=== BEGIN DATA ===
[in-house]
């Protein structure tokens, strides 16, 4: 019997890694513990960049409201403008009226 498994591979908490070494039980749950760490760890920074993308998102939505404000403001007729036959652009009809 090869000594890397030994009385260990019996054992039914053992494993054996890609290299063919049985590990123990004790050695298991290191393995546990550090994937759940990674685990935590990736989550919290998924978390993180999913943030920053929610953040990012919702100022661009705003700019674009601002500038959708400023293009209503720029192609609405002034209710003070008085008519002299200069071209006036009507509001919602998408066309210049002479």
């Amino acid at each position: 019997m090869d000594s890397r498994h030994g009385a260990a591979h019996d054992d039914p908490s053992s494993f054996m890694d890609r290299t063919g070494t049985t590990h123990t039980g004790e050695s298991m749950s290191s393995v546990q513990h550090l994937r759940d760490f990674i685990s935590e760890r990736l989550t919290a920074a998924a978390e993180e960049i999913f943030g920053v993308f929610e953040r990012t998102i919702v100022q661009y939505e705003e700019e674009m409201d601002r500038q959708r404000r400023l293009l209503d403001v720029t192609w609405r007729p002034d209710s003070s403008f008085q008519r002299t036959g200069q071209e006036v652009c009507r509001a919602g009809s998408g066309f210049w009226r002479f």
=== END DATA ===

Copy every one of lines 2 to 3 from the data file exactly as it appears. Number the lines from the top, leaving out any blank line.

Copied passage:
């Protein structure tokens, strides 16, 4: 019997890694513990960049409201403008009226 498994591979908490070494039980749950760490760890920074993308998102939505404000403001007729036959652009009809 090869000594890397030994009385260990019996054992039914053992494993054996890609290299063919049985590990123990004790050695298991290191393995546990550090994937759940990674685990935590990736989550919290998924978390993180999913943030920053929610953040990012919702100022661009705003700019674009601002500038959708400023293009209503720029192609609405002034209710003070008085008519002299200069071209006036009507509001919602998408066309210049002479």
């Amino acid at each position: 019997m090869d000594s890397r498994h030994g009385a260990a591979h019996d054992d039914p908490s053992s494993f054996m890694d890609r290299t063919g070494t049985t590990h123990t039980g004790e050695s298991m749950s290191s393995v546990q513990h550090l994937r759940d760490f990674i685990s935590e760890r990736l989550t919290a920074a998924a978390e993180e960049i999913f943030g920053v993308f929610e953040r990012t998102i919702v100022q661009y939505e705003e700019e674009m409201d601002r500038q959708r404000r400023l293009l209503d403001v720029t192609w609405r007729p002034d209710s003070s403008f008085q008519r002299t036959g200069q071209e006036v652009c009507r509001a919602g009809s998408g066309f210049w009226r002479f």